Weiss says to rethink buying a home if adding a mortgage tips your necessities category over 70% of your monthly income.

Another common budgeting tactic is to ensure your housing costs are no more than one-third of your income. To calculate the percentage of your housing costs, divide the monthly cost of homeownership by your total monthly income. 

The New York Times offers a calculator to help you determine whether you should rent or buy a home.

4. Save your down payment (if required)

Depending on the type of mortgage you plan to get, you’ll need to save at least 3% of your home’s purchase price for a down payment. If you’re taking out a conventional loan, you may need to save 15% or more. 

Some loans — like VA loans, which are for veterans, members of the armed forces, and their spouses — allow you to put $0 down. However, that’s not advisable for several reasons: 

  • You’ll pay more money in interest over the life of your loan
  • You won’t be able to afford as much home as you would if you put money down
  • You'll start out with zero equity in your home (which means it will take you more time to build substantial equity in your home)
  • You’ll have to pay for private mortgage insurance (PMI) until you reach 20-22% equity in your home. Expect to pay 0.1% – 2% of your loan amount per year (the less you put down, the more you’ll pay).  

Here are some ways to save money for a down payment:

Open a high-interest savings or checking account

Many banks pay 5% or more on savings accounts these days.

Increase your income

Earning more money is the best way to save your down payment.

This post offers strategies for negotiating a higher salary, while this one has high-paying jobs you can do without a degree.

Apply for down payment assistance

States often offer grants and forgivable loans for down payment assistance to low-income home buyers. Research HUD home buying programs in your state and check with your state housing finance authority (HFA).

For example: 

  • In Alabama, single mothers can get 4% of the sale price — up to $10,000 — for down payment assistance through the “Step Up” program. 
  • Idaho homebuyers can get up to 10% of the sale price of a home they want to buy to pay their down payment or closing costs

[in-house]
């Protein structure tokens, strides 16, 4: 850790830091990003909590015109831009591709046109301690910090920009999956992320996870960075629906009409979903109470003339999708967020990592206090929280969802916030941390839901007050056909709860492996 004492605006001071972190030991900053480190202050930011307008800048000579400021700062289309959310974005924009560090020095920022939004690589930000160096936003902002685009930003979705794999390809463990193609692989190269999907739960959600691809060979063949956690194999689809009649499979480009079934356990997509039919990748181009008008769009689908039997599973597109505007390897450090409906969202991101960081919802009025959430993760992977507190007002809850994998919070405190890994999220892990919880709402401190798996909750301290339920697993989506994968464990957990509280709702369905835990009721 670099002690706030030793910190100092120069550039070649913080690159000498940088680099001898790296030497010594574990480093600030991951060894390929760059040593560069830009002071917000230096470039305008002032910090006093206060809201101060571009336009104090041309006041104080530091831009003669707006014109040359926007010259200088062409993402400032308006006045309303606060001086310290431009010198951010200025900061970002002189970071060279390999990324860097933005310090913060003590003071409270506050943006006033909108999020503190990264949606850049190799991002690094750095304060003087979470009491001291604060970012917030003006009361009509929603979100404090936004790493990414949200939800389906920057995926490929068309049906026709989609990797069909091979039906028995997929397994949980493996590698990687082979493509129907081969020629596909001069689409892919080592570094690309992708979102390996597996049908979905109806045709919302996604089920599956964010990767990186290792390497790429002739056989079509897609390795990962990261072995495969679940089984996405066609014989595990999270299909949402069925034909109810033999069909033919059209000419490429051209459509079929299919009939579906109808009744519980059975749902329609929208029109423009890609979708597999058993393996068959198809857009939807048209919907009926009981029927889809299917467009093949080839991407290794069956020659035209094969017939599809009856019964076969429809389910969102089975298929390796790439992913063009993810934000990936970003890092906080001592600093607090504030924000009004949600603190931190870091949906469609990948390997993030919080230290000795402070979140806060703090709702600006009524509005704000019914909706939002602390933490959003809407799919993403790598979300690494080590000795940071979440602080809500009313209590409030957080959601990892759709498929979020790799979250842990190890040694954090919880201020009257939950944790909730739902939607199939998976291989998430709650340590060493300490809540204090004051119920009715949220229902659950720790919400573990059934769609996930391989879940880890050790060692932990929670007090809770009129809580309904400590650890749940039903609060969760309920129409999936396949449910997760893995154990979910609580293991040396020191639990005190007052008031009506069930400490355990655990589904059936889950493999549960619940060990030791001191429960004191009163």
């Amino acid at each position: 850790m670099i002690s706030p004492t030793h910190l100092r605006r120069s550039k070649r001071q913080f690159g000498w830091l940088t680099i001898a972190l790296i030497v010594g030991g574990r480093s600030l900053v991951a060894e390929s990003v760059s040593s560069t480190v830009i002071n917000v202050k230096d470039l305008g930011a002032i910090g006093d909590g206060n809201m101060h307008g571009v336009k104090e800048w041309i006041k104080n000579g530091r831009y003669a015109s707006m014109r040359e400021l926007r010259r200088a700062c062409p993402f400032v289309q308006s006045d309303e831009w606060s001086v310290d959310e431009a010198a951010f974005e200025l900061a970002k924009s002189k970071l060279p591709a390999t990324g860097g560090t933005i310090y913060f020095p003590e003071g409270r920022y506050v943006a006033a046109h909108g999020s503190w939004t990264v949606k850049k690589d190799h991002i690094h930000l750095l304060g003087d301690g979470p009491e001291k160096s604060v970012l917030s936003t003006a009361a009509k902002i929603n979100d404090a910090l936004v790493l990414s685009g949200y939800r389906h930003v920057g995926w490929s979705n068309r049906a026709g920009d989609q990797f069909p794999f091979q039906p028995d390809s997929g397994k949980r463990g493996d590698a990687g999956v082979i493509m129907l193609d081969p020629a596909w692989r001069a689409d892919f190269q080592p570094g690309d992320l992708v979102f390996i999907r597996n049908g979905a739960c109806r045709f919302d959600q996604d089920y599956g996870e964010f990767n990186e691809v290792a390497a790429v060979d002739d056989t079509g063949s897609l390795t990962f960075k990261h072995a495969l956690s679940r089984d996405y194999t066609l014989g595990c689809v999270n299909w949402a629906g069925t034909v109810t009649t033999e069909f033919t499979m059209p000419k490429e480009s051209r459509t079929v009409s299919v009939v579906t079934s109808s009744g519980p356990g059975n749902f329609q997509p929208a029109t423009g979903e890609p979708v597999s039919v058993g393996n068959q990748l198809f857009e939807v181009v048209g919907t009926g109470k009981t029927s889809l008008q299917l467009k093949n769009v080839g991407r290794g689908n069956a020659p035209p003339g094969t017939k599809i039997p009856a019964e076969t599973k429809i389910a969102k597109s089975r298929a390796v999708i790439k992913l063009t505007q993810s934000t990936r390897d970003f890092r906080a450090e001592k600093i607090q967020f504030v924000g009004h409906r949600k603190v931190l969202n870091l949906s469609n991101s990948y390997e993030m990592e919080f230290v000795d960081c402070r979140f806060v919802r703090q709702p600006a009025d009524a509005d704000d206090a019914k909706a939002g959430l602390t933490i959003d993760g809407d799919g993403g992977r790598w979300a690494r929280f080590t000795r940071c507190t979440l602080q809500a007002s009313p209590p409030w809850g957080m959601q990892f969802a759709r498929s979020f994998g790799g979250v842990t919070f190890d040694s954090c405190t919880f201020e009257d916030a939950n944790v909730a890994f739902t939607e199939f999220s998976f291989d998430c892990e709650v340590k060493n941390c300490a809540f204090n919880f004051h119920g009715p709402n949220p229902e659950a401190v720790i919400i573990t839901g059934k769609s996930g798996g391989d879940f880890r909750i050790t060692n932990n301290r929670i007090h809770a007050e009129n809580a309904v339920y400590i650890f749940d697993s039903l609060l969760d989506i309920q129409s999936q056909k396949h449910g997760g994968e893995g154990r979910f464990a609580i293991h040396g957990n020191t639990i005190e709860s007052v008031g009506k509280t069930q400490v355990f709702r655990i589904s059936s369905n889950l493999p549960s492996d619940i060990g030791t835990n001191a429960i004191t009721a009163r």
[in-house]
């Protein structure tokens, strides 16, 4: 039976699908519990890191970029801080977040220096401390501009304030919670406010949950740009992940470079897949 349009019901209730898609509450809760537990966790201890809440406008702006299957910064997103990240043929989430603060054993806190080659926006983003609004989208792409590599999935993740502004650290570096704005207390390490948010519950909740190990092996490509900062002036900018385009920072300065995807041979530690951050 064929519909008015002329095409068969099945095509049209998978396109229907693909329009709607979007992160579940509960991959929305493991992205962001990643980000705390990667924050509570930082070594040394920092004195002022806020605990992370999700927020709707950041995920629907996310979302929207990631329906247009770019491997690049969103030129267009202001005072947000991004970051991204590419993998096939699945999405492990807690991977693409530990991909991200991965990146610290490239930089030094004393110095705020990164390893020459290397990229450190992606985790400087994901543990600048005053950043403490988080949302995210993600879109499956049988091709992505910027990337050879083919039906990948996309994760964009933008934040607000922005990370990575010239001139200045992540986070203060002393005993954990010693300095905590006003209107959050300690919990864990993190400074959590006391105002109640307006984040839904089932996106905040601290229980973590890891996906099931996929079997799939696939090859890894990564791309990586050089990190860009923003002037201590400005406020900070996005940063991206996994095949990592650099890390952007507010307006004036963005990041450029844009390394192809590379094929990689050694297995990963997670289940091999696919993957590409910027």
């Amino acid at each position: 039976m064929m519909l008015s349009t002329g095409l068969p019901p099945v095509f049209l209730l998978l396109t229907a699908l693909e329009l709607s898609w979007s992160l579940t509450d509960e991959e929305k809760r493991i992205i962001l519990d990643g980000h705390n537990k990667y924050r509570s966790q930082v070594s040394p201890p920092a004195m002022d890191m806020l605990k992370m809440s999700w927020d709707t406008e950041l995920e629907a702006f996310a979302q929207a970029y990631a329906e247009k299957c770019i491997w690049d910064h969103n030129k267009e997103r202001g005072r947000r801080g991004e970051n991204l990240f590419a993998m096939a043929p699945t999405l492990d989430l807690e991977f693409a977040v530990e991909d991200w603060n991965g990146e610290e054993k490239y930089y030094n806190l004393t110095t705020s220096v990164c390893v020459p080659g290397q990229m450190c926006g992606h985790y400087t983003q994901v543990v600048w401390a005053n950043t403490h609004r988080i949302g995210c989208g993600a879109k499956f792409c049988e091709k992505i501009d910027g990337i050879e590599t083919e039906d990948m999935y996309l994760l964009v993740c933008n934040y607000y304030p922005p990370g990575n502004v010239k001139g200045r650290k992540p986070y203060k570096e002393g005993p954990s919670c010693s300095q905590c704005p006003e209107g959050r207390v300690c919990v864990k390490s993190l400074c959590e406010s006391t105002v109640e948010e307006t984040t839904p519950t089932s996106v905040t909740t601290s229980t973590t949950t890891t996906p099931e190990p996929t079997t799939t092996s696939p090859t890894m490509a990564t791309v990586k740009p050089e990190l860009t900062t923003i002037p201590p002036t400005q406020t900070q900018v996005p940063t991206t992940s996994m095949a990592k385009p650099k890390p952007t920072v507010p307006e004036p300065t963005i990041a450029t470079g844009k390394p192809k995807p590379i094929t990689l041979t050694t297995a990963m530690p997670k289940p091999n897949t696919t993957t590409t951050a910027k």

• Florida Housing offers $10,000 in down payment and closing costs in the form of a deferred second mortgage loan on FHA, VA, USDA and conventional loans

These down payment assistance programs are available to homebuyers nationwide: 

  • The Chenoa Fund (excludes New York state): The Chenoa Fund is a national program that offers second mortgage loans to prospective homeowners who need help to fund a down payment and/or closing costs. Borrowers must be seeking an FHA-insured loan for their first mortgage, have a FICO Score of at least 600, and choose from one of these assistance options:
    • Repayable: 10-year term with a fixed interest rate 2% higher than the first mortgage interest rate
    • Forgivable: 30-year term with a 0% interest rate and no monthly payments. This loan is forgiven at the borrower’s request when forgiveness conditions are met, which are determined by the down payment assistance amount:
      • 3.5%: Forgivable after 36 consecutive, on-time payments on the first mortgage
      • 5%: Forgivable after the initial 120 payments on the first mortgage.
  • Fannie Mae Community Seconds: If you plan to purchase a home with a Fannie Mae-backed mortgage, you may also be eligible for a Community Seconds loan, a  second mortgage on your home to cover your down payment, closing costs, and/or minor home renovations. These loans are:
    • Offered by your primary lender but may be funded by local/state housing agencies, nonprofit organizations, and even local employers
    • In some cases, deferrable until the first mortgage is repaid or may be completely forgivable — the lender sets the terms, which must comply with these guidelines set by Fannie Mae